3. Have each student pair choose one of the events to explore in more depth. Each pair will consider together:
- How might this event be told differently to conform to the Jeffco committee’s proposed guidelines?
- How would this different version of the story affect students’ understanding of the event?
- What might the effects be of omitting the topic entirely?
Give students the following example. What might happen to the story of Rosa Parks if it were reviewed by the committee? Perhaps the story would be omitted because Parks broke the law. Or perhaps a different way of telling the story would emphasize that her action was criminal, and deemphasize the fact that she consciously broke a law that she considered to be unjust as part of a movement to change that law. How would they feel about Parks’ action depending on each telling of the story?
After pairs discuss the bulleted questions above, ask them to share their analyses of the event they chose with the class.
4. Give students a chance to think about what they and their peers have presented. Have them answer the following questions in writing: Do you think it’s important that the events the pairs selected be taught? If so, why? If not, why not? You may collect the writing or have students share their answers.
Have students read the following quotes from protesters.
"Students at my school plan to walk out of classes in protest of the Jeffco school board’s new proposed Advanced Placement U.S. History Curriculum Revision Committee which aims to teach students to become more ‘patriotic’ and less ‘rebellious’ by portraying the history of our country in a better light." - Jack Shefrin, Arvada West High School senior
"I don’t think my education should be censored. We should be able to know what happened in our past." -Tori Leu, 17-year-old student
"Everything that [Americans have] done is what allowed us to be at this point today. And if you take that from us, you take away everything that America was built off of." - Tyrone G. Parks, Arvada High School senior
Five professors from the University of Colorado at Boulder wrote the following:
"We applaud the students of the Jefferson County School District for their civic engagement in demanding an honest and balanced curriculum in U.S. history. They are insisting that their education not erase important struggles to hold this nation accountable to its principles of liberty, equality and justice. Their participation in the cherished American tradition of civil disobedience, advocated and practiced by figures such as Nathan Hale, Henry David Thoreau and Rosa Parks, demonstrates their commitment to the often-contentious practice of American democracy. They know that learning a whitewashed version of American history will not provide them with the historical knowledge or critical thinking skills to effectively address the problems that they, and our nation, will face going forward."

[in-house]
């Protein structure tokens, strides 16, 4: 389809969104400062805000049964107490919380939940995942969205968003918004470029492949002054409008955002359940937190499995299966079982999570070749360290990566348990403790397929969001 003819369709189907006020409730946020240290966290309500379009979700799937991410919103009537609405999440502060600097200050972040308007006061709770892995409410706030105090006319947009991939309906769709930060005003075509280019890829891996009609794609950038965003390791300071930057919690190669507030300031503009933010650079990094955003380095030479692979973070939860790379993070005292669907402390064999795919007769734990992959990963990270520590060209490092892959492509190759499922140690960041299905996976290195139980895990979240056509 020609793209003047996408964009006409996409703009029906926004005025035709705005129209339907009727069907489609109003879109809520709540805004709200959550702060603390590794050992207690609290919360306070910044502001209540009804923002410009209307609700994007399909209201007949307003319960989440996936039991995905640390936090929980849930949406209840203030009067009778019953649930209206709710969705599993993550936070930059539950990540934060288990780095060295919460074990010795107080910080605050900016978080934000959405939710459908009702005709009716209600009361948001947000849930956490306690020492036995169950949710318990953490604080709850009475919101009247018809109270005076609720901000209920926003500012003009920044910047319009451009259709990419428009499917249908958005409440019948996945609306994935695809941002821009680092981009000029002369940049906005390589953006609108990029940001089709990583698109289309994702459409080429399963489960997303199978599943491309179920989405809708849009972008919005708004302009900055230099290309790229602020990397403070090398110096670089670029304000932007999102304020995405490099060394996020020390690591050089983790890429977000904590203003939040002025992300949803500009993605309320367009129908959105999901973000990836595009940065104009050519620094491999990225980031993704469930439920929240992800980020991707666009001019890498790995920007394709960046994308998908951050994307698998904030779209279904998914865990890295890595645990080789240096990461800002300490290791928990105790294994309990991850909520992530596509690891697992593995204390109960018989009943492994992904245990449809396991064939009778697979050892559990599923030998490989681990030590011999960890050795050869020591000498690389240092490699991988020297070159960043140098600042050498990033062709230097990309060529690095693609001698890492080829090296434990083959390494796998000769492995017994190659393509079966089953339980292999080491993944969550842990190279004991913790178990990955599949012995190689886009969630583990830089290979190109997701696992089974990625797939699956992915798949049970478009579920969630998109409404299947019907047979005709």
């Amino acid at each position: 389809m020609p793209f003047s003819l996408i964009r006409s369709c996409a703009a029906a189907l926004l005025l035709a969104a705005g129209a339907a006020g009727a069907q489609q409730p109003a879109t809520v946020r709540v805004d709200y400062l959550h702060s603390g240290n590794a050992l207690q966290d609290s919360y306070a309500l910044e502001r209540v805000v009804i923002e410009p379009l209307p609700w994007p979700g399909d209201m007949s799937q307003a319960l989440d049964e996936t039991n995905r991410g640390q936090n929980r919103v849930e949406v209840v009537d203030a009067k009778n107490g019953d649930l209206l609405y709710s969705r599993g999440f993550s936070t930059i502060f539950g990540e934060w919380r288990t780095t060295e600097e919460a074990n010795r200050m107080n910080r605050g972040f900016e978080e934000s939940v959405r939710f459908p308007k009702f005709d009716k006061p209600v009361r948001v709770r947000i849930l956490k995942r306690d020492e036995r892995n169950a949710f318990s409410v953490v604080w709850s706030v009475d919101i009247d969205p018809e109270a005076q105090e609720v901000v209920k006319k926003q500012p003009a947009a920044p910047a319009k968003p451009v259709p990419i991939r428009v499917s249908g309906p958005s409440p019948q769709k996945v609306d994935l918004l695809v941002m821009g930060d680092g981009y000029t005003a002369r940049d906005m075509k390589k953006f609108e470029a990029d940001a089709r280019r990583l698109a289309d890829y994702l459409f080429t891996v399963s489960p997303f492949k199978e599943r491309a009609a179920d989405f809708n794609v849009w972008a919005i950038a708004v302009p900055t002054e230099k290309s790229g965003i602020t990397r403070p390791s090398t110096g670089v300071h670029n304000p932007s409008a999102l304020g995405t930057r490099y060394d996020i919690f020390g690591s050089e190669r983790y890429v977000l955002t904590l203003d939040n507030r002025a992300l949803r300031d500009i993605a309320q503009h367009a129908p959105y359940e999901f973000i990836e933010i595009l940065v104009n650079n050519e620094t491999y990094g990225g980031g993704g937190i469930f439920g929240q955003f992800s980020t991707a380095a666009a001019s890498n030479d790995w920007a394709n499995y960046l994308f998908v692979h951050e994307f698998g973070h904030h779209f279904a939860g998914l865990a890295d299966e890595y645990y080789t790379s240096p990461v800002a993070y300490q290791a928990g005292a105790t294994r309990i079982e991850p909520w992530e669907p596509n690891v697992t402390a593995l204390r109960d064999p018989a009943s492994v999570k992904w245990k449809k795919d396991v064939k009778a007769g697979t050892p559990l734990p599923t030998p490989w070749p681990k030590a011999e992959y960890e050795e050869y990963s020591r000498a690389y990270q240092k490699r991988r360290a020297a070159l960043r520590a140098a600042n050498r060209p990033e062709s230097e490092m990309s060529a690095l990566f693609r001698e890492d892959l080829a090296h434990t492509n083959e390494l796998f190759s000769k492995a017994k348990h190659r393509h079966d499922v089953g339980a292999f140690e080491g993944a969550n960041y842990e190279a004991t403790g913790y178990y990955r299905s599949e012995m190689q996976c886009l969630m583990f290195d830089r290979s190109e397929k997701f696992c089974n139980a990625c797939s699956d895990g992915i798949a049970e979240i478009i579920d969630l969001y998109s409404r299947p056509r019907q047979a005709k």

Response from Jeffco PTA President Michele Patterson
"My board voted unanimously to oppose the formation of this Curriculum Review Committee. Jeffco Schools employs professionals, educational experts, who should be making these decisions. Additionally, Jeffco Schools has a Curriculum and Text Book Review Committee which includes a variety of community participants. I have participated in the text book review process myself and find it to be thorough and adequate and I believe it would irresponsible of the school board to form a committee of citizens chosen solely by a board majority vote." If the board moves forward with this committee, they will be wading into dangerous territory. Censorship is not an issue parents or our Jeffco community will take lightly."
Suggest that students use the quotes from protesters to help them answer the following questions:
- Why did so many students, parents, and teachers protest the school board’s proposed committee?
- What would you have done in the same situation?
Allow students to answer the question with a partner or in small groups. Then have each pair or group report out to the whole class. Summarize what students have concluded.
Ask students to write down the most important thing they learned from this lesson. Ask them what issue would move them to protest the way that Colorado students did?